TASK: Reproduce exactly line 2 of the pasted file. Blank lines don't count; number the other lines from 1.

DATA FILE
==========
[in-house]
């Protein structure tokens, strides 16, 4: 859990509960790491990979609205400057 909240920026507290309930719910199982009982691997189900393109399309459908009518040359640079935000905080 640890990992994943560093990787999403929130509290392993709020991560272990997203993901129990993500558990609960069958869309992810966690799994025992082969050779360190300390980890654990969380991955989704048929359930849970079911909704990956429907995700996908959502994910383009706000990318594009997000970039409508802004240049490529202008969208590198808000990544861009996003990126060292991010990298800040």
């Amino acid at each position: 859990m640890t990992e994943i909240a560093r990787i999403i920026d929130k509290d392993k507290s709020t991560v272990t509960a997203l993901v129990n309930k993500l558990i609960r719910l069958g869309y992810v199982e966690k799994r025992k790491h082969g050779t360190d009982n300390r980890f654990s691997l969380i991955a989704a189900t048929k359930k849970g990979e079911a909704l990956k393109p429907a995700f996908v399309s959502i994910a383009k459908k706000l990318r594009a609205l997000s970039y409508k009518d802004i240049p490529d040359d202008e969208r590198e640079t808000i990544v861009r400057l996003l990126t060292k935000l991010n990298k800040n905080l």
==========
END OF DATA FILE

């Protein structure tokens, strides 16, 4: 859990509960790491990979609205400057 909240920026507290309930719910199982009982691997189900393109399309459908009518040359640079935000905080 640890990992994943560093990787999403929130509290392993709020991560272990997203993901129990993500558990609960069958869309992810966690799994025992082969050779360190300390980890654990969380991955989704048929359930849970079911909704990956429907995700996908959502994910383009706000990318594009997000970039409508802004240049490529202008969208590198808000990544861009996003990126060292991010990298800040």